Гилберт Кит Честертон
The Wild Knight and Other Poems

Laughing everlastingly.
No: I may not tell the best;
Surely, friends, I might have guessed
Death was but the good King's jest,
It was hid so carefully.

A CHORD OF COLOUR

My Lady clad herself in grey,
That caught and clung about her throat;
Then all the long grey winter day
On me a living splendour smote;
And why grey palmers holy are,
And why grey minsters great in story,
And grey skies ring the morning star,
And grey hairs are a crown of glory.

My Lady clad herself in green,
Like meadows where the wind-waves pass;
Then round my spirit spread, I ween,
A splendour of forgotten grass.
Then all that dropped of stem or sod,
Hoarded as emeralds might be,
I bowed to every bush, and trod
Amid the live grass fearfully.

My Lady clad herself in blue,
Then on me, like the seer long gone,
The likeness of a sapphire grew,
The throne of him that sat thereon.
Then knew I why the Fashioner
Splashed reckless blue on sky and sea;
And ere 'twas good enough for her,
He tried it on Eternity.

Beneath the gnarled old Knowledge-tree
Sat, like an owl, the evil sage:
'The World's a bubble,' solemnly
He read, and turned a second page.
'A bubble, then, old crow,' I cried,
'God keep you in your weary wit!
'A bubble – have you ever spied
'The colours I have seen on it?'

THE HAPPY MAN

To teach the grey earth like a child,
To bid the heavens repent,
I only ask from Fate the gift
Of one man well content.

Him will I find: though when in vain
I search the feast and mart,
The fading flowers of liberty,
The painted masks of art.

I only find him at the last,
On one old hill where nod
Golgotha's ghastly trinity —
Three persons and one god.

THE UNPARDONABLE SIN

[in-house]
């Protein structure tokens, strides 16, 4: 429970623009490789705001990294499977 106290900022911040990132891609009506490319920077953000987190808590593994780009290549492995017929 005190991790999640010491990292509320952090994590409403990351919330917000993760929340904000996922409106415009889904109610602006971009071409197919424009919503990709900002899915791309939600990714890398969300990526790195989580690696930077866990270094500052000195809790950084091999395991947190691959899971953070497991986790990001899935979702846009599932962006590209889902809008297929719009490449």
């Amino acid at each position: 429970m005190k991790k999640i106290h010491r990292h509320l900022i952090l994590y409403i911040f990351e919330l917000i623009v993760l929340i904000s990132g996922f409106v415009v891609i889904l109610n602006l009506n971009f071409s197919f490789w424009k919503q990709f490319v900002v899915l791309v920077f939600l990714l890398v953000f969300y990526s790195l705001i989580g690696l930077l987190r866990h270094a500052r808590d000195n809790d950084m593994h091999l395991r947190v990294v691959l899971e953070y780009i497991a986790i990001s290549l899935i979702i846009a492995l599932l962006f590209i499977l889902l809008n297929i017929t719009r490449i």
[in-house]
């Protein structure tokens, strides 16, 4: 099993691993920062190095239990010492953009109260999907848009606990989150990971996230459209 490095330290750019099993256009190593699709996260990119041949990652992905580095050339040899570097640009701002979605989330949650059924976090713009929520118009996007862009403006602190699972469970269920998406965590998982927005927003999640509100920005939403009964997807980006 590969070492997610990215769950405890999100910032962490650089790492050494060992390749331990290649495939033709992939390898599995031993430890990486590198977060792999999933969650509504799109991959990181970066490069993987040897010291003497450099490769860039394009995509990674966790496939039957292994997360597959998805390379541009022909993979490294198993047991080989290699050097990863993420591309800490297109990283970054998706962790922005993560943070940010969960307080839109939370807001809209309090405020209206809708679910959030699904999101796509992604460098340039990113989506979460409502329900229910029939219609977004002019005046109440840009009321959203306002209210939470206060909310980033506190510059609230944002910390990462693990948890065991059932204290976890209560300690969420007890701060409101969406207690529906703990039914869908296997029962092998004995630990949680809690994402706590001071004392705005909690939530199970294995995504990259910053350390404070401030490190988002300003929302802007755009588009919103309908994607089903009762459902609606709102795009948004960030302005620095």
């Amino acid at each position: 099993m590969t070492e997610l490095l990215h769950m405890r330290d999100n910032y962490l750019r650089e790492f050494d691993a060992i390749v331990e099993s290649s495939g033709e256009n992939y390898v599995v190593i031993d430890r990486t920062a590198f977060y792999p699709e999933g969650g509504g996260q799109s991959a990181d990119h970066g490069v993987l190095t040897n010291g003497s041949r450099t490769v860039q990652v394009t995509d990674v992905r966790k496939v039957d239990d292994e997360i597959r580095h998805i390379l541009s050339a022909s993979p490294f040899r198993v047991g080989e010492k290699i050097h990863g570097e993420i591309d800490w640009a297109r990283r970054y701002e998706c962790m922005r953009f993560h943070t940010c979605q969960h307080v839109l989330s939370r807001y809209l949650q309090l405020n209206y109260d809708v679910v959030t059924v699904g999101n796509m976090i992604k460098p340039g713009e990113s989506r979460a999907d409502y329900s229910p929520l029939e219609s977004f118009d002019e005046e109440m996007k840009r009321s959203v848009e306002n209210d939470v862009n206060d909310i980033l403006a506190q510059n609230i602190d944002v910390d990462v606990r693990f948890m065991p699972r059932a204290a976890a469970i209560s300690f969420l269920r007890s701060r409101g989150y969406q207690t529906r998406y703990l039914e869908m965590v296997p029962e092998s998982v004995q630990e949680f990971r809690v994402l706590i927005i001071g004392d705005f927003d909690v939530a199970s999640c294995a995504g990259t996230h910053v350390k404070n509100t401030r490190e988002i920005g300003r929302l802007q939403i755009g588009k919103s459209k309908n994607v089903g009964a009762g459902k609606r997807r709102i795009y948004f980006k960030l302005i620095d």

I do not cry, beloved, neither curse.
Silence and strength, these two at least are good.
He gave me sun and stars and ought He could,
But not a woman's love; for that is hers.

He sealed her heart from sage and questioner —
Yea, with seven seals, as he has sealed the grave.
And if she give it to a drunken slave,
The Day of Judgment shall not challenge her.

Only this much: if one, deserving well,
Touching your thin young hands and making suit,
Feel not himself a crawling thing, a brute,
Buried and bricked in a forgotten hell;

Prophet and poet be he over sod,
Prince among angels in the highest place,
God help me, I will smite him on the face,
Before the glory of the face of God.

A NOVELTY

Why should I care for the Ages
Because they are old and grey?
To me, like sudden laughter,
The stars are fresh and gay;
The world is a daring fancy,
And finished yesterday.

Why should I bow to the Ages
Because they were drear and dry?
Slow trees and ripening meadows
For me go roaring by,
A living charge, a struggle
To escalade the sky.

The eternal suns and systems,
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